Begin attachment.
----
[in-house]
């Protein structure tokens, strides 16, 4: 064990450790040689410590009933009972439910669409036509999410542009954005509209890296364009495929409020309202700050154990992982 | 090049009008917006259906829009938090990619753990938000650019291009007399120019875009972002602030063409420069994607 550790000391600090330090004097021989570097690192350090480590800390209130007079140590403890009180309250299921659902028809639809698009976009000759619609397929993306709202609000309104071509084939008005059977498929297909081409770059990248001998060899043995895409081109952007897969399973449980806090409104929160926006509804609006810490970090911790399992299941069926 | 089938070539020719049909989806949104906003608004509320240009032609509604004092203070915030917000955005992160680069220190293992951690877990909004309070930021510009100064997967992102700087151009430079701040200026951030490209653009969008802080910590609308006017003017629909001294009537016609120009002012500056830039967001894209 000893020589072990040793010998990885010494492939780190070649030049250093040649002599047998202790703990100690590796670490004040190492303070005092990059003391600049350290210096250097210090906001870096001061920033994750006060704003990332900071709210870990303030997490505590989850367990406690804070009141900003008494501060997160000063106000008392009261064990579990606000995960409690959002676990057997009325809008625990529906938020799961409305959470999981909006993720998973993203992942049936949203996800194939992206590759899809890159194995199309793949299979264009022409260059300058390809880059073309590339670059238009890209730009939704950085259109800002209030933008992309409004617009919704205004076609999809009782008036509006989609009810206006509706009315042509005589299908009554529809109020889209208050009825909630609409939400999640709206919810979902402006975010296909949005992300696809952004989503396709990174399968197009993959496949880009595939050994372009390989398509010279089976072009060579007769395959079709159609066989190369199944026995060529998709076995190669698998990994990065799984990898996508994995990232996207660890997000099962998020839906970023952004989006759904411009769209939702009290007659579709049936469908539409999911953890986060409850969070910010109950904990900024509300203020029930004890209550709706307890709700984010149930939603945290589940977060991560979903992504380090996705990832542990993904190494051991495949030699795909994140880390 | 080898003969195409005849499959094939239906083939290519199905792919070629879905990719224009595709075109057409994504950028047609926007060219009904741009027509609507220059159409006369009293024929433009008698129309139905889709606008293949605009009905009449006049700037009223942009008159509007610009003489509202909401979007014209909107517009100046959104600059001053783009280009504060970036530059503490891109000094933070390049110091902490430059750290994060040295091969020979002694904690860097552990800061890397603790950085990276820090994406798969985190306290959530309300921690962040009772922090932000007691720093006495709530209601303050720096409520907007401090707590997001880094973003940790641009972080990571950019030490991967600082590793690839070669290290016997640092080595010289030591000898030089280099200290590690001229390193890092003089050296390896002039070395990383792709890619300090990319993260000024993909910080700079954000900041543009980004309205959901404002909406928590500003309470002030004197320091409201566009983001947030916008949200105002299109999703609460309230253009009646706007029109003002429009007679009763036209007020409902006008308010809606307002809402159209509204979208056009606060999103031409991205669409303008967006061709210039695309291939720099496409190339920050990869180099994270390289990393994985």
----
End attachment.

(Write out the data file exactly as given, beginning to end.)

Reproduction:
[in-house]
């Protein structure tokens, strides 16, 4: 064990450790040689410590009933009972439910669409036509999410542009954005509209890296364009495929409020309202700050154990992982 | 090049009008917006259906829009938090990619753990938000650019291009007399120019875009972002602030063409420069994607 550790000391600090330090004097021989570097690192350090480590800390209130007079140590403890009180309250299921659902028809639809698009976009000759619609397929993306709202609000309104071509084939008005059977498929297909081409770059990248001998060899043995895409081109952007897969399973449980806090409104929160926006509804609006810490970090911790399992299941069926 | 089938070539020719049909989806949104906003608004509320240009032609509604004092203070915030917000955005992160680069220190293992951690877990909004309070930021510009100064997967992102700087151009430079701040200026951030490209653009969008802080910590609308006017003017629909001294009537016609120009002012500056830039967001894209 000893020589072990040793010998990885010494492939780190070649030049250093040649002599047998202790703990100690590796670490004040190492303070005092990059003391600049350290210096250097210090906001870096001061920033994750006060704003990332900071709210870990303030997490505590989850367990406690804070009141900003008494501060997160000063106000008392009261064990579990606000995960409690959002676990057997009325809008625990529906938020799961409305959470999981909006993720998973993203992942049936949203996800194939992206590759899809890159194995199309793949299979264009022409260059300058390809880059073309590339670059238009890209730009939704950085259109800002209030933008992309409004617009919704205004076609999809009782008036509006989609009810206006509706009315042509005589299908009554529809109020889209208050009825909630609409939400999640709206919810979902402006975010296909949005992300696809952004989503396709990174399968197009993959496949880009595939050994372009390989398509010279089976072009060579007769395959079709159609066989190369199944026995060529998709076995190669698998990994990065799984990898996508994995990232996207660890997000099962998020839906970023952004989006759904411009769209939702009290007659579709049936469908539409999911953890986060409850969070910010109950904990900024509300203020029930004890209550709706307890709700984010149930939603945290589940977060991560979903992504380090996705990832542990993904190494051991495949030699795909994140880390 | 080898003969195409005849499959094939239906083939290519199905792919070629879905990719224009595709075109057409994504950028047609926007060219009904741009027509609507220059159409006369009293024929433009008698129309139905889709606008293949605009009905009449006049700037009223942009008159509007610009003489509202909401979007014209909107517009100046959104600059001053783009280009504060970036530059503490891109000094933070390049110091902490430059750290994060040295091969020979002694904690860097552990800061890397603790950085990276820090994406798969985190306290959530309300921690962040009772922090932000007691720093006495709530209601303050720096409520907007401090707590997001880094973003940790641009972080990571950019030490991967600082590793690839070669290290016997640092080595010289030591000898030089280099200290590690001229390193890092003089050296390896002039070395990383792709890619300090990319993260000024993909910080700079954000900041543009980004309205959901404002909406928590500003309470002030004197320091409201566009983001947030916008949200105002299109999703609460309230253009009646706007029109003002429009007679009763036209007020409902006008308010809606307002809402159209509204979208056009606060999103031409991205669409303008967006061709210039695309291939720099496409190339920050990869180099994270390289990393994985």